You are browsing the archive for 2014 October 24.

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Big Ag Spending Millions to Defeat GMO Labeling Campaigns

October 24, 2014 in Blogs

By Suzanne Goldenberg, The Guardian

Industry giants spend more than $25 million to defeat mandatory labeling ballot initiatives in Oregon and Colorado.


Biotech and supermarket giants are spending more than $25 million to defeat ballot initiatives in two western states that would require labeling of foods containing genetically modified organisms. In Colorado, DuPont and Monsanto food companies are outspending supporters of mandatory labeling by 22-1 ahead of the 4 November vote, according to state campaign finance records.

In Oregon, meanwhile, industry is outspending supporters of the ballot measure by about 2-1.

The heavy industry spending resembles the last-minute infusions of cash for television ads, direct mail, and campaign staff that helped defeat earlier campaigns for mandatory GM labeling in California andWashington state.

“It is like David vs Goliath,” Larry Cooper, director of Colorado’s Right to Know campaign said.

He said the pro-labeling campaign had raised $625,000 by Thursday afternoon. Cooper’s opponents, meanwhile, amassed $14 million, after DuPont this week gave an additional $3 million to the campaign, and were advertising heavily on local television.

“Why they put $14 million in Colorado to keep us in the dark really doesn’t make sense to me,” Cooper said. “The bottom line is that we really don’t know what is in our food. We are shopping blindly.”

Monsanto alone has spent $4.7 million to defeat the measure. Other top donors to the campaign to defeat pro-labeling Proposition 105 read like a grocery shopping list. They include: PepsiCo, Kraft Foods, General Mills, Hershey Company, Coca-Cola and Kellogg, and Flower Food, according to Colorado state campaign finance records.

The spending is much less lopsided in Oregon where opponents of the state’s Measure 92 labeling initiative have raised $11 million while supporters have $6 million.

Monsanto is a major force in both states. “We oppose state-by-state mandatory labeling laws like Measure 92 in Oregon and Proposition 105 in Colorado,” a company spokeswoman said in an email. “The reason we don’t support them is simple. They don’t provide any safety or nutrition information and these measures will hurt, not help, consumers, taxpayers and businesses.”

Unlike Colorado, labeling advocates in Oregon have attracted some big donors to their side, including $1 million from …read more

Source: ALTERNET

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Looking for Introductory Materials on Austrian Business Cycle Theory?

October 24, 2014 in Economics

By Ryan McMaken

SS466

Michael Pollaro, Mark Thornton, and I went looking for some good introductory materials to help newcomers understand Austrian Business Cycle Theory.

Pollaro posted this helpful article over at Forbes, noting:

Indeed, we would say that without ABCT investors are at a competitive disadvantage, for it is only through ABCT that one can truly understand what is underpinning the economies and financial markets of today.

And he links to several resources including this journal article by Joseph Salerno, and this very easy breakdown by John Cochran.

There are many other resources, Mark and I might point you to as well.

For starters, there is Rothbard’s Economic Depressions: Their Cause and Cure, and Richard Ebeling’s collection of essays, including works by Hayek, Mises and Garrison.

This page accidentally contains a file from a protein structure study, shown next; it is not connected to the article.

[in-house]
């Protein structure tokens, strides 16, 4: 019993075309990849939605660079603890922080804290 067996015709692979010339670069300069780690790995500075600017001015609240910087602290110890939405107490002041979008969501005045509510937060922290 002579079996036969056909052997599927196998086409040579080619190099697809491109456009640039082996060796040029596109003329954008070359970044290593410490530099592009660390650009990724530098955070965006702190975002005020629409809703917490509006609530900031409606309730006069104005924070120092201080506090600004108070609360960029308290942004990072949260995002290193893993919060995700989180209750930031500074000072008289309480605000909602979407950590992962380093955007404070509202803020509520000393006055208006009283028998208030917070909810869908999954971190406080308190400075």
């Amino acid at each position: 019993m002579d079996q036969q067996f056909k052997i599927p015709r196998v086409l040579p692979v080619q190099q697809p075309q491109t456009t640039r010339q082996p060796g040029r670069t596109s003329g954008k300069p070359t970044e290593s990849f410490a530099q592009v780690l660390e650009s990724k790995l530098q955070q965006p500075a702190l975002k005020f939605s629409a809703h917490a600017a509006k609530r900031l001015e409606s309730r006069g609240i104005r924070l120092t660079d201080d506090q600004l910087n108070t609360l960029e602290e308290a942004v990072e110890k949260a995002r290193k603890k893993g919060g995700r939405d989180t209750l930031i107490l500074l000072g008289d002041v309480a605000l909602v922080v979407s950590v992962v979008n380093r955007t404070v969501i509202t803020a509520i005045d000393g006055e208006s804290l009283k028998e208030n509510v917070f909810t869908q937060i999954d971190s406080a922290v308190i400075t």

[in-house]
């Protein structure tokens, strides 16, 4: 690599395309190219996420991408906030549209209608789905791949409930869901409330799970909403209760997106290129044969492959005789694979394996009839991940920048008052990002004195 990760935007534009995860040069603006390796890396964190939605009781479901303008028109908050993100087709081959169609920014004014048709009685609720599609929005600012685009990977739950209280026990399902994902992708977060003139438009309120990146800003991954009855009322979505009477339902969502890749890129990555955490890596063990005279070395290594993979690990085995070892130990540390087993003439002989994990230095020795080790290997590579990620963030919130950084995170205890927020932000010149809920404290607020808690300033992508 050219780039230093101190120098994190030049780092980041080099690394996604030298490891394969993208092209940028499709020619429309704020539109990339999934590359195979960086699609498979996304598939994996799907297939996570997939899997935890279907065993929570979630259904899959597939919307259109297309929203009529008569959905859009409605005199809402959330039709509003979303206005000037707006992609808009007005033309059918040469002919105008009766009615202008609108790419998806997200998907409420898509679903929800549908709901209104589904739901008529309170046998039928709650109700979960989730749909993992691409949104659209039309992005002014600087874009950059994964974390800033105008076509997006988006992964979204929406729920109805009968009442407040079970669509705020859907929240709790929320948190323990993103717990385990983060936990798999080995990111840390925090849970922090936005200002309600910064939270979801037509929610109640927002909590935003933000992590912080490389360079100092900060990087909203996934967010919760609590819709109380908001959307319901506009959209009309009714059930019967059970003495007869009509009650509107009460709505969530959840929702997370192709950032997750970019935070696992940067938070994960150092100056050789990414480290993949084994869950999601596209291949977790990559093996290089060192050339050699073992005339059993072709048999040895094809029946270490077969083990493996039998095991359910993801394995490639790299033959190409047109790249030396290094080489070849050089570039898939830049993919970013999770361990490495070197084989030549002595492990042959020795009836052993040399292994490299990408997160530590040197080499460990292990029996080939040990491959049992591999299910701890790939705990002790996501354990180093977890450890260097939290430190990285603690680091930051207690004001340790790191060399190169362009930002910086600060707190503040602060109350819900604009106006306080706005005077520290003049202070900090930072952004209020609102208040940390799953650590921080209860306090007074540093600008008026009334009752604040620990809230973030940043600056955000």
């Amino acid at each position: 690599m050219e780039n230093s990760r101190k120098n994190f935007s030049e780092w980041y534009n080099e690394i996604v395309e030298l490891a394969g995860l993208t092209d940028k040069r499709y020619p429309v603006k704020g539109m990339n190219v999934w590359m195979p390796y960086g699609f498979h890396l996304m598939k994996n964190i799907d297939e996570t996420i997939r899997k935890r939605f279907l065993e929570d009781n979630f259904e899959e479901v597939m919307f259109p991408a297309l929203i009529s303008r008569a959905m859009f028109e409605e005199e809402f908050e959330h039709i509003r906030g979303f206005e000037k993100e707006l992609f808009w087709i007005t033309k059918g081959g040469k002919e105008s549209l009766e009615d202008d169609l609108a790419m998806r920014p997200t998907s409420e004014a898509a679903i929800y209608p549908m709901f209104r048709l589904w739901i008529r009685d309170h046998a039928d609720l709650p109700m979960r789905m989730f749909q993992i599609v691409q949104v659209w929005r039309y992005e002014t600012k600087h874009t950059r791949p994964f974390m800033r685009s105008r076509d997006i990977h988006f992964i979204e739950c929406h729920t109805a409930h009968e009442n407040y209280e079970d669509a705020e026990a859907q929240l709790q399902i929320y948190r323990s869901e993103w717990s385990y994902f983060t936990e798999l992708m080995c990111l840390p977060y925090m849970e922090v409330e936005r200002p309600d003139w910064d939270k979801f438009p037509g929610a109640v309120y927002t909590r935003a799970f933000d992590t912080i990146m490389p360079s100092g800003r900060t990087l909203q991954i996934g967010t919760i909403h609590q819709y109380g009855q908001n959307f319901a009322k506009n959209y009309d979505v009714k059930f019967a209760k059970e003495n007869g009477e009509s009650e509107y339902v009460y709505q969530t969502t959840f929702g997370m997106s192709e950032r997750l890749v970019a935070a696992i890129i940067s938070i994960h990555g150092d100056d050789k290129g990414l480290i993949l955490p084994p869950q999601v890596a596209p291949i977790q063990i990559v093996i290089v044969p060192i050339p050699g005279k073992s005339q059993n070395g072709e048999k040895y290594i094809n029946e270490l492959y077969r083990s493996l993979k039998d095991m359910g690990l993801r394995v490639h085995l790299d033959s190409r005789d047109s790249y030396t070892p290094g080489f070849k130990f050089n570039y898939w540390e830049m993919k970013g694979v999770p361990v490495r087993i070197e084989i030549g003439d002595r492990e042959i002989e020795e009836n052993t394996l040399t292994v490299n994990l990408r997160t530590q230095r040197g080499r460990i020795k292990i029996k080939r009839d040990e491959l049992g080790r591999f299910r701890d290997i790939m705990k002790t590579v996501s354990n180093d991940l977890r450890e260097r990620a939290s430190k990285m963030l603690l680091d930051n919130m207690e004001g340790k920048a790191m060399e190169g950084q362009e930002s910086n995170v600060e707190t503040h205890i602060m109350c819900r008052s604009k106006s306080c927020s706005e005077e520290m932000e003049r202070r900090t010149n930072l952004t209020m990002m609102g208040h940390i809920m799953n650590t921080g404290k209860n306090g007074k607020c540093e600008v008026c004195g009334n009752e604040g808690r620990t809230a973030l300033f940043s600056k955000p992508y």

Other resources include:

This survey of ABCT on the Mises Wiki.

Manipulating the Interest Rate: a Recipe for Disaster by Thorsten Polleit

Austrian Business Cycle Theory: A Brief Explanation by Dan Mahoney.

And several videos including:

…read more

Source: MISES INSTITUTE

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Inside the Fascinating and Terrifying Science of Ebola

October 24, 2014 in Blogs

By Janet Allon, AlterNet

Scientists are racing to find a cure, a vaccine and an answer to the question of how Ebola mutates.


By now, educated people in America know more about Ebola than they ever thought they would. While fearmongers have tried to terrorize the whole country into thinking it is on the verge of catching Ebola, cooler heads have largely prevailed. Bottom line, while Ebola is a devastating epidemic in Liberia, Guinea and Sierra Leone, most Americans are at virtually zero risk of getting it. The exception is truly heroic healthcare workers, like the two Dallas nurses who cared for Thomas Eric Duncan as he lay dying of the disease in Dallas, both of whom are now clear of the virus. And now there is Craig Spencer in New York, a physician with Doctors Without Borders who was infected while treating Ebola patients in Guinea. 

In the October 27 issue of the New Yorker, Richard Preston delves deeply into the fascinating science behind the virus, and how genomics research may help to contain the outbreak. Preston asks Ebola researchers all the questions everyone wants to know; most notably, could the Ebola virus mutate and become airborne, and how far away is a vaccine or a cure?

Here are five fascinating tidbits from that investigation into the frontlines of Ebola research. 

1. How infectious is Ebola?

In a fatal case, a droplet of blood the size of the “o” in this text could easily contain a hundred million particles of Ebola virus. Experiments suggest that if one particle of Ebola enters a person’s bloodstream it can cause a fatal infection.

Richard Preston explains that this could account for why many healthcare workers who contract Ebola cannot remember having made any specific mistake in protocol that would have exposed them. It also explains why the disease is so dangerous for healthcare workers and why even highly trained ones are at a high risk for getting the disease when they care for patients.